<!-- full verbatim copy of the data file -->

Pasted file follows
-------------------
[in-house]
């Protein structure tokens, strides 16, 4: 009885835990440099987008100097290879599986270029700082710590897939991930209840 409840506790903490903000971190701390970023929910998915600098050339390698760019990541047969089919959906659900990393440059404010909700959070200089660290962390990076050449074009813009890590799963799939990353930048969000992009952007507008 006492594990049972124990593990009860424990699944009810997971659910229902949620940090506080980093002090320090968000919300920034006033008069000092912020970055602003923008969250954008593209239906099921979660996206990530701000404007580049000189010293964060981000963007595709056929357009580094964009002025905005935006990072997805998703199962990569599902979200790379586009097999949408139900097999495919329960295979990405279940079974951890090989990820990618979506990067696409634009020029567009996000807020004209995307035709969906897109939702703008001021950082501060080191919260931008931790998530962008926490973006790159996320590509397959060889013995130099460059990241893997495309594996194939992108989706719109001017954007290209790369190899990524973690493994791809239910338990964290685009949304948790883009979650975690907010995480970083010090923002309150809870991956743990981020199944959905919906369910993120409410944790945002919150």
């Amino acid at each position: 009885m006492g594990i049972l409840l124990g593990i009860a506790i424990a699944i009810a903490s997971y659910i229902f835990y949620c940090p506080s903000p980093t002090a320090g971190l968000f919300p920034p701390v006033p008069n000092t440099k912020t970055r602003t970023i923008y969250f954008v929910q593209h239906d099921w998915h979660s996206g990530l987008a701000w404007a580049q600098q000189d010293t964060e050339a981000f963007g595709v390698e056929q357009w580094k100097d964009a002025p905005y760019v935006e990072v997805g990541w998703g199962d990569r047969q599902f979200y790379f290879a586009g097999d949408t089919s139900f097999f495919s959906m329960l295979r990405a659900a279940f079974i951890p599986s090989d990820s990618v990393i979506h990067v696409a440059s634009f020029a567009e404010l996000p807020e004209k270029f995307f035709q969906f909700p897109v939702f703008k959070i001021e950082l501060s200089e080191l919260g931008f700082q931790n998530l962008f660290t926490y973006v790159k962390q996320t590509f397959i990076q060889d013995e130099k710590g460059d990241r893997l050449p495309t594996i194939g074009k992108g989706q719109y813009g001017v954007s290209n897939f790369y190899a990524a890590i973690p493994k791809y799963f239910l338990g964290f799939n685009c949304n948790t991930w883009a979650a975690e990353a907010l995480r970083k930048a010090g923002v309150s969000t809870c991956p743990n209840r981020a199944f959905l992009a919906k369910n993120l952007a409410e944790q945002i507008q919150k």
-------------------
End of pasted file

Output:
[in-house]
């Protein structure tokens, strides 16, 4: 009885835990440099987008100097290879599986270029700082710590897939991930209840 409840506790903490903000971190701390970023929910998915600098050339390698760019990541047969089919959906659900990393440059404010909700959070200089660290962390990076050449074009813009890590799963799939990353930048969000992009952007507008 006492594990049972124990593990009860424990699944009810997971659910229902949620940090506080980093002090320090968000919300920034006033008069000092912020970055602003923008969250954008593209239906099921979660996206990530701000404007580049000189010293964060981000963007595709056929357009580094964009002025905005935006990072997805998703199962990569599902979200790379586009097999949408139900097999495919329960295979990405279940079974951890090989990820990618979506990067696409634009020029567009996000807020004209995307035709969906897109939702703008001021950082501060080191919260931008931790998530962008926490973006790159996320590509397959060889013995130099460059990241893997495309594996194939992108989706719109001017954007290209790369190899990524973690493994791809239910338990964290685009949304948790883009979650975690907010995480970083010090923002309150809870991956743990981020199944959905919906369910993120409410944790945002919150």
């Amino acid at each position: 009885m006492g594990i049972l409840l124990g593990i009860a506790i424990a699944i009810a903490s997971y659910i229902f835990y949620c940090p506080s903000p980093t002090a320090g971190l968000f919300p920034p701390v006033p008069n000092t440099k912020t970055r602003t970023i923008y969250f954008v929910q593209h239906d099921w998915h979660s996206g990530l987008a701000w404007a580049q600098q000189d010293t964060e050339a981000f963007g595709v390698e056929q357009w580094k100097d964009a002025p905005y760019v935006e990072v997805g990541w998703g199962d990569r047969q599902f979200y790379f290879a586009g097999d949408t089919s139900f097999f495919s959906m329960l295979r990405a659900a279940f079974i951890p599986s090989d990820s990618v990393i979506h990067v696409a440059s634009f020029a567009e404010l996000p807020e004209k270029f995307f035709q969906f909700p897109v939702f703008k959070i001021e950082l501060s200089e080191l919260g931008f700082q931790n998530l962008f660290t926490y973006v790159k962390q996320t590509f397959i990076q060889d013995e130099k710590g460059d990241r893997l050449p495309t594996i194939g074009k992108g989706q719109y813009g001017v954007s290209n897939f790369y190899a990524a890590i973690p493994k791809y799963f239910l338990g964290f799939n685009c949304n948790t991930w883009a979650a975690e990353a907010l995480r970083k930048a010090g923002v309150s969000t809870c991956p743990n209840r981020a199944f959905l992009a919906k369910n993120l952007a409410e944790q945002i507008q919150k």